Learn about opioids

  • What are opioids?
  • How do people get prescriptions for opioids?
  • Why are we concerned about fentanyl?
  • How opioids can affect you
  • Using opioids when you're pregnant
  • Get help

Opioid-related deaths are a leading public health and safety concern in Yukon.

  1. What are opioids?

    Opioids are a family of drugs intended to treat pain. You can get a prescription for them or buy them illegally on the street. Opioids are a family of drugs that include:

    • codeine;
    • fentanyl;
    • morphine;
    • oxycodone; and
    • diacetylmorphine.

    Most of the harm people who use drugs are experiencing is due to fentanyl. This is because it may be hidden in other substances, and you cannot taste or smell it. This increases the risk of overdose. Fentanyl is:

    • the size of a grain of salt;
    • extremely potent; and
    • can cause brain damage or even kill you.
  2. How do people get prescriptions for opioids?

    Doctors and dentists may prescribe them for conditions, such as:

    • acute short-term moderate to severe pain;
    • chronic long-term pain;
    • moderate to severe diarrhea; and
    • moderate to severe cough.

    Prescriptions opioid medications are available as:

    • syrups;
    • tablets;
    • capsules;
    • nasal sprays;
    • skin patches;
    • suppositories; and
    • liquids for injection.

    If you've been prescribed an opioid medication, you should:

    • only take it as prescribed;
    • never let someone else use it;
    • consult your doctor before you take it with alcohol and benzodiazepines; and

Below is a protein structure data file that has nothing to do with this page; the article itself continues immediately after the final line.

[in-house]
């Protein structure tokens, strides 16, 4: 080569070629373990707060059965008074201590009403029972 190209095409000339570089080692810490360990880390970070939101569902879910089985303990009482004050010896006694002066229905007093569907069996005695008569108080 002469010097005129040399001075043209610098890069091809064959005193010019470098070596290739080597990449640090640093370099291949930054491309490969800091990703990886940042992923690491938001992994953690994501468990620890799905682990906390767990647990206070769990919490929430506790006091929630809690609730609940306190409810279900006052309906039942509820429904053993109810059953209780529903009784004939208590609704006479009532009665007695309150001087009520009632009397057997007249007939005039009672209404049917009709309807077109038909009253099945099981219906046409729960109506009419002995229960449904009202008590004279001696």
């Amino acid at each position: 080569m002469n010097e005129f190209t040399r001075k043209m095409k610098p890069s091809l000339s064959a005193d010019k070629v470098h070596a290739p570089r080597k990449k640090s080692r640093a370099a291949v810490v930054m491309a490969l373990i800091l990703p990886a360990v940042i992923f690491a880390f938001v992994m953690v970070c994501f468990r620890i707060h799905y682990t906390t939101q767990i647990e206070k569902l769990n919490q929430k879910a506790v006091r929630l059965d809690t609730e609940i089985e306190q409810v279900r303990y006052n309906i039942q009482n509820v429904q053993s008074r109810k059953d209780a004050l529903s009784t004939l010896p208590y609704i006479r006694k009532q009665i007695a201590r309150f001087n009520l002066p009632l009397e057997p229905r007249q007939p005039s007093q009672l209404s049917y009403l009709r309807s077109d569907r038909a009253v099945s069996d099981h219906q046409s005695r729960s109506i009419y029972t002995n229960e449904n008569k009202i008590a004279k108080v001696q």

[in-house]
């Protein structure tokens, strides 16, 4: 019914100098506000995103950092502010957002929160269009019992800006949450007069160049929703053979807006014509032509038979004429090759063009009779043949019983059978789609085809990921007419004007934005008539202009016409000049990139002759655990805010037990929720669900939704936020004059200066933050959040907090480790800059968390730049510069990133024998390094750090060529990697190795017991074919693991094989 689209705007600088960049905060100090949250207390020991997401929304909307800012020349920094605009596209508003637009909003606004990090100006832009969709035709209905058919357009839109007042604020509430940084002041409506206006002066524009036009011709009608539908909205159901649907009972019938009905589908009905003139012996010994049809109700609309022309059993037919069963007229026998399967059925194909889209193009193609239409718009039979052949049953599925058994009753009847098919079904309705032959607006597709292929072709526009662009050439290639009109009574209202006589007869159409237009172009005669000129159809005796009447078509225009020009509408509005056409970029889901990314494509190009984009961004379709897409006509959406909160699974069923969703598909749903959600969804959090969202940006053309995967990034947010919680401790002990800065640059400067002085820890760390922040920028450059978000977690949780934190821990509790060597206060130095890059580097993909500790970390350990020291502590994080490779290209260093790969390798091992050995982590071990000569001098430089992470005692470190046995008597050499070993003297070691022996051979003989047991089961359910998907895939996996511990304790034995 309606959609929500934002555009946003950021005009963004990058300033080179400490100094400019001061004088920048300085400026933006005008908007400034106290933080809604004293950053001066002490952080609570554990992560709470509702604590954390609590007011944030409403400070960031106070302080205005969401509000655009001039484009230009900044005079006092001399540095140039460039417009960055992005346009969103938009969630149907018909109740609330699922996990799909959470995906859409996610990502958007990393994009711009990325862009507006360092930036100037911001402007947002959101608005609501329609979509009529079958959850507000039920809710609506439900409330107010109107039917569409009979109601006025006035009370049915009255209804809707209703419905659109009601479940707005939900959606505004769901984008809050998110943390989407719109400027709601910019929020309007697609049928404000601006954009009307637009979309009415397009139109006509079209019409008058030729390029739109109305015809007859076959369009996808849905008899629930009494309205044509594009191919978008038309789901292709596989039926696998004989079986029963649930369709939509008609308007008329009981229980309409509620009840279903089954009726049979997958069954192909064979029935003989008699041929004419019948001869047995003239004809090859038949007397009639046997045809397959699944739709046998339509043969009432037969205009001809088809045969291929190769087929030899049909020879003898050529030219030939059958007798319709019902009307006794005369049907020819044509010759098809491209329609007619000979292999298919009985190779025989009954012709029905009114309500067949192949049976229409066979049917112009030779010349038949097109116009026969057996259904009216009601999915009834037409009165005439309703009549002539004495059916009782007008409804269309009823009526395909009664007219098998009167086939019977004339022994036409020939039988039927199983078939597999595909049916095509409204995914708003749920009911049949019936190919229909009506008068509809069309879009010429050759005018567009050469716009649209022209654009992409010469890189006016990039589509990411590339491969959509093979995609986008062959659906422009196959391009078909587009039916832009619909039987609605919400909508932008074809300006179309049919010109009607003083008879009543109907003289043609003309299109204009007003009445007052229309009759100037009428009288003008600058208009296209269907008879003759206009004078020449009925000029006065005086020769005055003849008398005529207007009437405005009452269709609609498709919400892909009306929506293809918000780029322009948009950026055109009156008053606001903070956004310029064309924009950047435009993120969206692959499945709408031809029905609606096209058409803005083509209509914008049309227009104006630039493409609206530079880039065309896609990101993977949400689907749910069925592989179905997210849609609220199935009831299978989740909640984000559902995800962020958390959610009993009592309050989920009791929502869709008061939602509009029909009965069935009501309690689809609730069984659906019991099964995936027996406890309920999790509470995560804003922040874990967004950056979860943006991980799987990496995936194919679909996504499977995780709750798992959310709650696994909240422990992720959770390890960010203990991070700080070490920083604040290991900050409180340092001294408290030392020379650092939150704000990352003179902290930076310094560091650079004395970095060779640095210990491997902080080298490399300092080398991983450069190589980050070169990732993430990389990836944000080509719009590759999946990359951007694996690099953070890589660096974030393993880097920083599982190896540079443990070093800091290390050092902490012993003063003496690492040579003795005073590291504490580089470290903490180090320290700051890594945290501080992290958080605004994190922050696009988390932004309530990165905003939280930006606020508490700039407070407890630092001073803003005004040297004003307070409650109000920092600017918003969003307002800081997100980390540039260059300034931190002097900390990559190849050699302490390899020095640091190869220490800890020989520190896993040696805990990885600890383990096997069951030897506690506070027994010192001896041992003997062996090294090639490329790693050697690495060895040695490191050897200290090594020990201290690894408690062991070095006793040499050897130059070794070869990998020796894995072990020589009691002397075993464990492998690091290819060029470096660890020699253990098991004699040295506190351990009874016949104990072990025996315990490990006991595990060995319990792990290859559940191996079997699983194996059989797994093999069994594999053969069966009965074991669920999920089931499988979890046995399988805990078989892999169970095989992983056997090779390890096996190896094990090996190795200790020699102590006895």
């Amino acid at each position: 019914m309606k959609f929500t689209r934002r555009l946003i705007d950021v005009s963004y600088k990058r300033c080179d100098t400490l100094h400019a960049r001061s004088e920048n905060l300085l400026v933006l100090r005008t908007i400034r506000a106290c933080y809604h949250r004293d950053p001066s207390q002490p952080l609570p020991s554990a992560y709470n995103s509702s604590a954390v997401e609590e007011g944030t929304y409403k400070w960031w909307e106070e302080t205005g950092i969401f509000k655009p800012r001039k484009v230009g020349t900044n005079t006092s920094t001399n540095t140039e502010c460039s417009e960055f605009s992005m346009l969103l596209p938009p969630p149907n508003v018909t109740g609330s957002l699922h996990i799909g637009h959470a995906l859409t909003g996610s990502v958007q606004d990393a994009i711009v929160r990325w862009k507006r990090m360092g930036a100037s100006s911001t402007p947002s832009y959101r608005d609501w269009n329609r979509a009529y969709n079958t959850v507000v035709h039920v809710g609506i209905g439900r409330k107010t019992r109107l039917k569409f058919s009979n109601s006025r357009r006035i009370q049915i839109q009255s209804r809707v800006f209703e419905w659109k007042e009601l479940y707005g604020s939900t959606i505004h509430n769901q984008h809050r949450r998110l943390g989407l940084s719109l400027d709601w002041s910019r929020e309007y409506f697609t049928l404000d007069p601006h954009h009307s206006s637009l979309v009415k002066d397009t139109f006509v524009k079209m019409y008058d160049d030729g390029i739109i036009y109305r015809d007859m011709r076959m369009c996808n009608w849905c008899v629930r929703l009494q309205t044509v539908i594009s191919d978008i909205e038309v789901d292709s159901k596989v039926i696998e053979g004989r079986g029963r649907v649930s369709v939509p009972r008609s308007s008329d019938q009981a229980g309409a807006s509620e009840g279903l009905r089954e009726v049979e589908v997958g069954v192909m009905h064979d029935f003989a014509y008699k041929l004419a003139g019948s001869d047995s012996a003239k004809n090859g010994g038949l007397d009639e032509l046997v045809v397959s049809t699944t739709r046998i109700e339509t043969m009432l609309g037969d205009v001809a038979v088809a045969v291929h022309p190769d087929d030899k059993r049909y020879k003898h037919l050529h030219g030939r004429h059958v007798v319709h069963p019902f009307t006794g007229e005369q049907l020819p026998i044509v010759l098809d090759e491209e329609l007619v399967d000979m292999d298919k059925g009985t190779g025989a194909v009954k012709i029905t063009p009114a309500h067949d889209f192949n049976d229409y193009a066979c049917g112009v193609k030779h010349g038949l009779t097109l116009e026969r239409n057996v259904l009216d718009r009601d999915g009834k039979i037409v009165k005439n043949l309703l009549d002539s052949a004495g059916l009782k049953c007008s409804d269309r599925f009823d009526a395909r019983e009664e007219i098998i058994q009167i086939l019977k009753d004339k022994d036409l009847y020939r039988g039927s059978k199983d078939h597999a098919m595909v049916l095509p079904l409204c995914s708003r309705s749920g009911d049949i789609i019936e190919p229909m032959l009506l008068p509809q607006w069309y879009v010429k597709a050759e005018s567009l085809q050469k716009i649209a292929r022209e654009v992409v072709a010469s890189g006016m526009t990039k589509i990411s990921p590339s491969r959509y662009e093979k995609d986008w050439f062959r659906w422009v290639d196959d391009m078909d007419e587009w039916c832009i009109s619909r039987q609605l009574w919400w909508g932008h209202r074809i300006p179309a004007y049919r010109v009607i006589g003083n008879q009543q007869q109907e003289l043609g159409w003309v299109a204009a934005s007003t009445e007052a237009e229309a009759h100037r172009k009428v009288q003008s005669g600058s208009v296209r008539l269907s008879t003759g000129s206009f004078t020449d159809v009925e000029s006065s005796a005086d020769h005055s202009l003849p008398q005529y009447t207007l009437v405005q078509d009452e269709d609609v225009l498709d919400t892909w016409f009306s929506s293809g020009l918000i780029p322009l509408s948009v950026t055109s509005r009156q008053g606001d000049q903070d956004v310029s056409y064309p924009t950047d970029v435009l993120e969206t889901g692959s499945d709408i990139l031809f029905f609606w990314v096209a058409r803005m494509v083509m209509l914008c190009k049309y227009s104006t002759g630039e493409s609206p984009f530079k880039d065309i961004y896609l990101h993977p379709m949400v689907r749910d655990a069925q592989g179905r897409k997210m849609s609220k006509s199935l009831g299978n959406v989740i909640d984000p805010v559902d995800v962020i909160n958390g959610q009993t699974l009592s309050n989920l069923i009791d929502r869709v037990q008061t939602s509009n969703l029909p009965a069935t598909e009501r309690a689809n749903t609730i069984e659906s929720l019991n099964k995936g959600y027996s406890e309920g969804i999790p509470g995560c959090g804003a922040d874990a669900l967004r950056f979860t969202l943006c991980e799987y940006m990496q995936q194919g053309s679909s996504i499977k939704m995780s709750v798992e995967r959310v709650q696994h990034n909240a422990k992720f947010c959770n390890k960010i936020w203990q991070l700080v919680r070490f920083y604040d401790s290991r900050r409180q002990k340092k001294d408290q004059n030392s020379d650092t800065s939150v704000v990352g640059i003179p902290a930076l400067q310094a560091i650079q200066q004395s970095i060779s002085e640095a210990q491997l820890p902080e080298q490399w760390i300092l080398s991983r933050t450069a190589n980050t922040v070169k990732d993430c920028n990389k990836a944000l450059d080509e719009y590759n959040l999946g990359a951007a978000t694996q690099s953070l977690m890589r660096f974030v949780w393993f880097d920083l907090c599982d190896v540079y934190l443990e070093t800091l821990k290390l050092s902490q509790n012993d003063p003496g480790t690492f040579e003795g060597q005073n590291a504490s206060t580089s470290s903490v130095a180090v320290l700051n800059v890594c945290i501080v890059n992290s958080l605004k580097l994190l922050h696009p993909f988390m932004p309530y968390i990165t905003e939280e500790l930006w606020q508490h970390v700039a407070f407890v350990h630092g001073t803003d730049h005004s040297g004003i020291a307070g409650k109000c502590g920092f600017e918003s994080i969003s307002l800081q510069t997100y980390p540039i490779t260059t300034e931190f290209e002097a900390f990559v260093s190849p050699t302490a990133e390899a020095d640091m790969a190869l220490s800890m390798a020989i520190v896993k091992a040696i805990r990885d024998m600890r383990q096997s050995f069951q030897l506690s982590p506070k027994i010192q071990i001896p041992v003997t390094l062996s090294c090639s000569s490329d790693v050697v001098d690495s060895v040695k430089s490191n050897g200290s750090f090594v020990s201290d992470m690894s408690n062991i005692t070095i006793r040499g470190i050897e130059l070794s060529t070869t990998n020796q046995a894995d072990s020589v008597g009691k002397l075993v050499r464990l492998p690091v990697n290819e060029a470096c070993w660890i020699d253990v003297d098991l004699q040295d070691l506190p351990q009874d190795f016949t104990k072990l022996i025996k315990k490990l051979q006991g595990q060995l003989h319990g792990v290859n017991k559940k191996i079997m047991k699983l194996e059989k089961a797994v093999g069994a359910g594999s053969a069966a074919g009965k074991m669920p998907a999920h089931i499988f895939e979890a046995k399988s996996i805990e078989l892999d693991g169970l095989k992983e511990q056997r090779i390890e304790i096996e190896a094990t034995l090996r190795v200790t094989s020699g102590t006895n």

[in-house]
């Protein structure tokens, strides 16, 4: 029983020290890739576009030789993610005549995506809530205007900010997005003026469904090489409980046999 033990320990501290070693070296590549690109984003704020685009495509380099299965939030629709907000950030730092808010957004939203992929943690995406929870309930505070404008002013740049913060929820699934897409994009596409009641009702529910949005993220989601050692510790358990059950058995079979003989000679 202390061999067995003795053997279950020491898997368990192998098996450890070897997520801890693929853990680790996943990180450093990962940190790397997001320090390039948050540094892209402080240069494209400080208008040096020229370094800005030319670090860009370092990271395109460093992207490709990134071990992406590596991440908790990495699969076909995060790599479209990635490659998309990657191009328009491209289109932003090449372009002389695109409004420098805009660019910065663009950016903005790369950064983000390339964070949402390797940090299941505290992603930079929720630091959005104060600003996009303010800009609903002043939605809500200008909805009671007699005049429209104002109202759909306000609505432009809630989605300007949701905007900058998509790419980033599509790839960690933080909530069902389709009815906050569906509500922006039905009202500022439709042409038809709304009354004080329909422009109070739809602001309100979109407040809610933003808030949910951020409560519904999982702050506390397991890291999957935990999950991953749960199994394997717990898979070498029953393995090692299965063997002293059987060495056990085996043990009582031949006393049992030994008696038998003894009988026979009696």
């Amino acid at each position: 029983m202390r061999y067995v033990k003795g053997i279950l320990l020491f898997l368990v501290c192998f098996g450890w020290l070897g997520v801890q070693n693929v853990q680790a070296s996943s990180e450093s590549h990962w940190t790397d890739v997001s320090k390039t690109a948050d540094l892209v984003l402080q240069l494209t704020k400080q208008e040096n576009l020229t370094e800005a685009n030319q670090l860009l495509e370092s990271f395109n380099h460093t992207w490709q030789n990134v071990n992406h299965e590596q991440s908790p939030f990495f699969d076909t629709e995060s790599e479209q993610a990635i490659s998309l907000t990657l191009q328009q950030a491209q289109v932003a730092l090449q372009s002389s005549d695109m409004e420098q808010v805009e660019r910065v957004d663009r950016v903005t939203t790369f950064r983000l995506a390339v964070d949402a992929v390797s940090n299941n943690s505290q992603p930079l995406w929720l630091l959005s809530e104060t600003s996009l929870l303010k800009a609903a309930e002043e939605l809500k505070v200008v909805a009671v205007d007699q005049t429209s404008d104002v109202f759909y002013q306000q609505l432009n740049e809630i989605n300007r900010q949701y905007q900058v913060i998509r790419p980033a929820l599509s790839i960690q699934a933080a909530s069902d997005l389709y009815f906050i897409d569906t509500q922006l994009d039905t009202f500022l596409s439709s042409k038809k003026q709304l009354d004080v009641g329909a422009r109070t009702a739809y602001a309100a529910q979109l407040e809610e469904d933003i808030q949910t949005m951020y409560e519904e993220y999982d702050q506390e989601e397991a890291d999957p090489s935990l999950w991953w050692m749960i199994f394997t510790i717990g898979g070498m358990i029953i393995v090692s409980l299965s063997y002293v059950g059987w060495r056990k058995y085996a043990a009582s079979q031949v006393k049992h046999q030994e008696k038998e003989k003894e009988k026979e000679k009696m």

• only take it with other medications if prescribed.

    Keep your medication safe

    To help prevent problematic use by others, you should:

    • never share your medication with anyone else ‒ this is illegal and may cause serious harm or death to the other person;
    • keep track of the number of pills remaining in a package; and
    • store opioids in a safe and secure place, out of the reach of children, teenagers and pets.

    If you have leftover or expired medication

    Returned the leftover or expired medication to a pharmacy. They can safely dispose of the medication.

  3. Why are we concerned about fentanyl?

    Fentanyl-related overdoses are on the rise across Canada.

    What is fentanyl?

    • Fentanyl is a synthetic opioid narcotic.
    • It's a prescription drug used primarily for cancer patients in severe pain.

    How toxic is fentanyl?

    • This drug is roughly 50 to 100 times more toxic than morphine.
    • Be aware that heroin, cocaine, oxycodone, and other drugs can be “cut” (diluted or addition) with fentanyl, in powder, liquid or pill form.

    Handle fentanyl carefully

    Use caution if you handle fentanyl. You can absorb it through mucous membranes. This means if you get any fentanyl on your skin, avoid touching your:

    • eyes;
    • nose; and
    • mouth.

    Prescribed fentanyl

    Fentanyl prescribed by your doctor is safe if you use it as prescribed. Be careful if you're also using other substances which may suppress breathing, such as:

    • alcohol;
    • benzodiazepines (like librium and valium); or
    • other non-prescribed drugs.

    You can download and share this handout about fentanyl.

  4. How opioids can affect you

    Opioids can be a problem because they can produce euphoria: a feeling of being high. You may think that someone with an opioid problem is only using illegally produced or obtained drugs, such as: